Extreme weather conditions have caused problems across the country recently, with many communities living with the aftereffects of Storm Dudley, Storm Eunice and Storm Franklin.
Fallen trees and branches are again causing a lot of disruption. As a member of the HSE’s Arboriculture and Forestry Advisory Group (AFAG), we want to stress again to members that this kind of emergency tree work can be extremely dangerous and should only be carried out by experienced professionals.
The HSE has issued a notice stressing that the planning and activity itself must be undertaken by those with necessary training in emergency tree works such as assisted felling, windblown and part blown trees and emergency planning. If you are working with farmers or landowners, members should stress that they should not be carrying out the work themselves in difficult conditions and without specialist equipment.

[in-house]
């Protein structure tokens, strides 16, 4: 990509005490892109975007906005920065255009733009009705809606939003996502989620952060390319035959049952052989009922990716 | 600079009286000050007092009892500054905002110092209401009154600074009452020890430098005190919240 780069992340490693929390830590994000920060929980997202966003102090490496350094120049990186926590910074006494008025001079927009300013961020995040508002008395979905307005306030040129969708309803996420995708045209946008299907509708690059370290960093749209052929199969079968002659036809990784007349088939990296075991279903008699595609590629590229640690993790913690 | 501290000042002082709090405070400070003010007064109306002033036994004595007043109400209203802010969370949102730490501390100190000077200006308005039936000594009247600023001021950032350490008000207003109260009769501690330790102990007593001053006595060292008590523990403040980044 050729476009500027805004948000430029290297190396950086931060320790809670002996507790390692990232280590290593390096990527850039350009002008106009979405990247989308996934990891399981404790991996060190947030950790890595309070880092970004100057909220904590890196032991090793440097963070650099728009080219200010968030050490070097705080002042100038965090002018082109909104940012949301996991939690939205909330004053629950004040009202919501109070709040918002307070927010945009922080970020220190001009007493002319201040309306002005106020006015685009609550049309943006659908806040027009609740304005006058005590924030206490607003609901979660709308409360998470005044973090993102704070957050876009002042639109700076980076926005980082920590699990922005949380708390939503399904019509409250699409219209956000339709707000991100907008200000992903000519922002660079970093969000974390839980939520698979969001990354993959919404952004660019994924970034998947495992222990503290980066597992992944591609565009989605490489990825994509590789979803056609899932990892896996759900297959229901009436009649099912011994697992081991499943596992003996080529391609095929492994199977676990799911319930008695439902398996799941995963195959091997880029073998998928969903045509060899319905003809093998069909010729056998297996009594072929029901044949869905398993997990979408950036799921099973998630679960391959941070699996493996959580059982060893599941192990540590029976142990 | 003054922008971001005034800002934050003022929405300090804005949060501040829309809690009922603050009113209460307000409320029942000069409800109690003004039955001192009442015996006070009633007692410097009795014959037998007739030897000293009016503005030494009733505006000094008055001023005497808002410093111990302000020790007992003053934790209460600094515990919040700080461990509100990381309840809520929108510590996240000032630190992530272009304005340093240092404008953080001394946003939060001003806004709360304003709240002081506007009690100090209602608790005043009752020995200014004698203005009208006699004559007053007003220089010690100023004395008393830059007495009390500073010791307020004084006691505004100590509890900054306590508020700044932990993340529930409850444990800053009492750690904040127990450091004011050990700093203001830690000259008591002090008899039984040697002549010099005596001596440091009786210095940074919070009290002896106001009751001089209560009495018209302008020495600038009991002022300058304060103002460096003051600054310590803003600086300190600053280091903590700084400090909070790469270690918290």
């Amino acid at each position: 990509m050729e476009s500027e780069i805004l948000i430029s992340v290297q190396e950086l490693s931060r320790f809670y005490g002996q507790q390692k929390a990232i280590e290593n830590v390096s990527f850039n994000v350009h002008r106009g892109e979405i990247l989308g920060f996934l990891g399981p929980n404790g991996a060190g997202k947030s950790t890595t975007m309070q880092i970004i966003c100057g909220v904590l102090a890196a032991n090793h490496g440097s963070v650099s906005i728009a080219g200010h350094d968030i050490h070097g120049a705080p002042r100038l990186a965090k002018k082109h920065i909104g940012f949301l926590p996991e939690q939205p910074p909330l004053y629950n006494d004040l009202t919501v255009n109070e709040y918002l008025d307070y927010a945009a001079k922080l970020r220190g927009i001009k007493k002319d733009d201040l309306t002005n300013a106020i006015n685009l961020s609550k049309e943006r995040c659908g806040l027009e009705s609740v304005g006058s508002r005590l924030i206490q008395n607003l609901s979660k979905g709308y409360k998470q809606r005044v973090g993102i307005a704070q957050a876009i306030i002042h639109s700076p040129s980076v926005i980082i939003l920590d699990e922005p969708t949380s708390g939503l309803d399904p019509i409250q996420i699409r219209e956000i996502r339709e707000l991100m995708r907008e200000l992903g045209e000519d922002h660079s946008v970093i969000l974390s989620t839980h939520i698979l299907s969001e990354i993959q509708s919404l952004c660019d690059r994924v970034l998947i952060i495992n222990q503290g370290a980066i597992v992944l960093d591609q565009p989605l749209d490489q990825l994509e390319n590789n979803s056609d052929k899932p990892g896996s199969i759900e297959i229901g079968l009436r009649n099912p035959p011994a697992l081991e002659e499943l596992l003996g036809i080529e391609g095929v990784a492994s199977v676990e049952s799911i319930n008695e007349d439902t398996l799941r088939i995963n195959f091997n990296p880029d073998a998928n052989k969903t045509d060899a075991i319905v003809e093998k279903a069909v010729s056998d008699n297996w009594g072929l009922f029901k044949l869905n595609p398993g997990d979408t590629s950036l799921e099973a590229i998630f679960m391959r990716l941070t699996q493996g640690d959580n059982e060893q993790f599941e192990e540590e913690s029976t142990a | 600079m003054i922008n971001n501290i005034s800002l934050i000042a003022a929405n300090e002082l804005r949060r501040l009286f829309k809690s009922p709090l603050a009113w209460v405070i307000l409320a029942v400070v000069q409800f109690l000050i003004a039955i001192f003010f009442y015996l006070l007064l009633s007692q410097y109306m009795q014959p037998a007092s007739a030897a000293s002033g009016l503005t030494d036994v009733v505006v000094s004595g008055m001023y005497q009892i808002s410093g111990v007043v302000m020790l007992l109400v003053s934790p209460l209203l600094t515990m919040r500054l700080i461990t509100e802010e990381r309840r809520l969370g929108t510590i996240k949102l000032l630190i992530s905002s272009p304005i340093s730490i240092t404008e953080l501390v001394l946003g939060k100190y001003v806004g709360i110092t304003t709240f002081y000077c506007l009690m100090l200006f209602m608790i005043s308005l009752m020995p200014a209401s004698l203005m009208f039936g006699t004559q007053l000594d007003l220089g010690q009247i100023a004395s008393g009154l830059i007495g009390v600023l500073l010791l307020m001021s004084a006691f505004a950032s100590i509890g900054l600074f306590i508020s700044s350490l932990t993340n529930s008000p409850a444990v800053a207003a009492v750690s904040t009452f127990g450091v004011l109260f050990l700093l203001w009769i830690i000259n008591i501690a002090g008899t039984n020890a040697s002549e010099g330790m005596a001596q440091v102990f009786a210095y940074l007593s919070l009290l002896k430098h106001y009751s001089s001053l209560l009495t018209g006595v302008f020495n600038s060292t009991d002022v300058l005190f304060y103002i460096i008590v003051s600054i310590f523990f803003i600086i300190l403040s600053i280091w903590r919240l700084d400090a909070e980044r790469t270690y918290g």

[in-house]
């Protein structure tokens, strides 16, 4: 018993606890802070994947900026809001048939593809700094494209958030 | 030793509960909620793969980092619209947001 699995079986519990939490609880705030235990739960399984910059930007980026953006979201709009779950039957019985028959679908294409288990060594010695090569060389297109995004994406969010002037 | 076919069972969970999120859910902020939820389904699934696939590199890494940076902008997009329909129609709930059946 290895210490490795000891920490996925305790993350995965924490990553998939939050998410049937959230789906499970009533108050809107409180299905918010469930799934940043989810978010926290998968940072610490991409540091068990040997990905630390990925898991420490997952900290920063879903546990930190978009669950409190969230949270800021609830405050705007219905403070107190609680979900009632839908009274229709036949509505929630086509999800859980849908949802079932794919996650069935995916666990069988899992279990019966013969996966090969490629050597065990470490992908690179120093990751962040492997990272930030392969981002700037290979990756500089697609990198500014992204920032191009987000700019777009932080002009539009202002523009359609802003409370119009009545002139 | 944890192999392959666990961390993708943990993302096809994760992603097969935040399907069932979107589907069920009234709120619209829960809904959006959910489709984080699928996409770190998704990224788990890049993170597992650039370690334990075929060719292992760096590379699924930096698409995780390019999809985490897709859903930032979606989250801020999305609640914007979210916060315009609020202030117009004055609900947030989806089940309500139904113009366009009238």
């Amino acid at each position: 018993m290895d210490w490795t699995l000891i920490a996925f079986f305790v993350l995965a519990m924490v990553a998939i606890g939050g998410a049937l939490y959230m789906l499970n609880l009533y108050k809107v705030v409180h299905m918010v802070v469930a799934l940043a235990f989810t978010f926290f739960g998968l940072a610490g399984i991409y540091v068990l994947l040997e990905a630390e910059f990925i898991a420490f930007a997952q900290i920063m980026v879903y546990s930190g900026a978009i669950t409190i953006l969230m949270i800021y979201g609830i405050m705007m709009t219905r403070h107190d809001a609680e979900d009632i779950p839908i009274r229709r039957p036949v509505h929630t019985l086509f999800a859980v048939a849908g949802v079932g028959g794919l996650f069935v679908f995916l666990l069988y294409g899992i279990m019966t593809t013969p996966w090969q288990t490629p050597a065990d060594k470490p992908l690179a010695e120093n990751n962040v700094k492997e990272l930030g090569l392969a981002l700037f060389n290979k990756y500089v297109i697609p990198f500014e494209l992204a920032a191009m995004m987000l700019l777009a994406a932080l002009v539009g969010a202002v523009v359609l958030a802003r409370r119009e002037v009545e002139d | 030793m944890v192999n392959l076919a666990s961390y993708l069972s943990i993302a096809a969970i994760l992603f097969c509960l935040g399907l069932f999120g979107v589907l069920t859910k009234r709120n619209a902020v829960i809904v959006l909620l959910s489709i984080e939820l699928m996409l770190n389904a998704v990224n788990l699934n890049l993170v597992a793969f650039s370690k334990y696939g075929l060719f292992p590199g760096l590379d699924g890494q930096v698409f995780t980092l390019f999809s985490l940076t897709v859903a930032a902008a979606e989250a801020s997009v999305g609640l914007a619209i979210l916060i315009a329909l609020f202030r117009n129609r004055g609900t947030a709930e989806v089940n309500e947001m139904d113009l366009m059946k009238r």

Arboriculture lead at HSE Christopher Maher said:
“While fallen trees due to adverse weather conditions can cause lots of disruption, as a result, it can be tempting to carry out emergency tree work. We want to warn people against attempting this high-risk activity. Get in professional help.
Fallen trees can be unstable and weigh a significant amount, with inadvertent movement during clearance activities having fatal results. There are also high risks associated with the use of chainsaws and mechanised methods (the law requires a consideration of this) of removal, such as grapple saws and tree shears, are preferred.
Please seek the services of a professional with the right training and experience to can manage the risks associated with this type of work.”
Please take care when carrying out emergency tree work and remind yourself of the latest health and safety guidance here.